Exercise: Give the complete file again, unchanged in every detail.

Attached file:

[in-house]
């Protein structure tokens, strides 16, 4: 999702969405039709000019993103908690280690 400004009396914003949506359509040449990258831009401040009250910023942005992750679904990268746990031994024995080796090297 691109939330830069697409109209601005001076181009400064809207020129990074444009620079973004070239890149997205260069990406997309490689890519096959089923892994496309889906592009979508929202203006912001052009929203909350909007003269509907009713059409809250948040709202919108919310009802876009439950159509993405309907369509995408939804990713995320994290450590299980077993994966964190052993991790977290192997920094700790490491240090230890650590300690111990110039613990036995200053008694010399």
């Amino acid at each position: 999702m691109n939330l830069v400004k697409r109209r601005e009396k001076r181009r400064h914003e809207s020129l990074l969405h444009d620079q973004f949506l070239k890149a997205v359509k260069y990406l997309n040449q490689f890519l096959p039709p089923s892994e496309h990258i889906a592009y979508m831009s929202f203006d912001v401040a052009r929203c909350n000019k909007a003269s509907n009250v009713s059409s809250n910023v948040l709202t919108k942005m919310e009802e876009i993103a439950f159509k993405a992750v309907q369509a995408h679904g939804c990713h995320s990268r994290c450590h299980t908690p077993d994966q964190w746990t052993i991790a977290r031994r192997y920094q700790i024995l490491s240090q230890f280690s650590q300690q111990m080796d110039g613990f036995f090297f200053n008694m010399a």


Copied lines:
[in-house]
């Protein structure tokens, strides 16, 4: 999702969405039709000019993103908690280690 400004009396914003949506359509040449990258831009401040009250910023942005992750679904990268746990031994024995080796090297 691109939330830069697409109209601005001076181009400064809207020129990074444009620079973004070239890149997205260069990406997309490689890519096959089923892994496309889906592009979508929202203006912001052009929203909350909007003269509907009713059409809250948040709202919108919310009802876009439950159509993405309907369509995408939804990713995320994290450590299980077993994966964190052993991790977290192997920094700790490491240090230890650590300690111990110039613990036995200053008694010399």
């Amino acid at each position: 999702m691109n939330l830069v400004k697409r109209r601005e009396k001076r181009r400064h914003e809207s020129l990074l969405h444009d620079q973004f949506l070239k890149a997205v359509k260069y990406l997309n040449q490689f890519l096959p039709p089923s892994e496309h990258i889906a592009y979508m831009s929202f203006d912001v401040a052009r929203c909350n000019k909007a003269s509907n009250v009713s059409s809250n910023v948040l709202t919108k942005m919310e009802e876009i993103a439950f159509k993405a992750v309907q369509a995408h679904g939804c990713h995320s990268r994290c450590h299980t908690p077993d994966q964190w746990t052993i991790a977290r031994r192997y920094q700790i024995l490491s240090q230890f280690s650590q300690q111990m080796d110039g613990f036995f090297f200053n008694m010399a």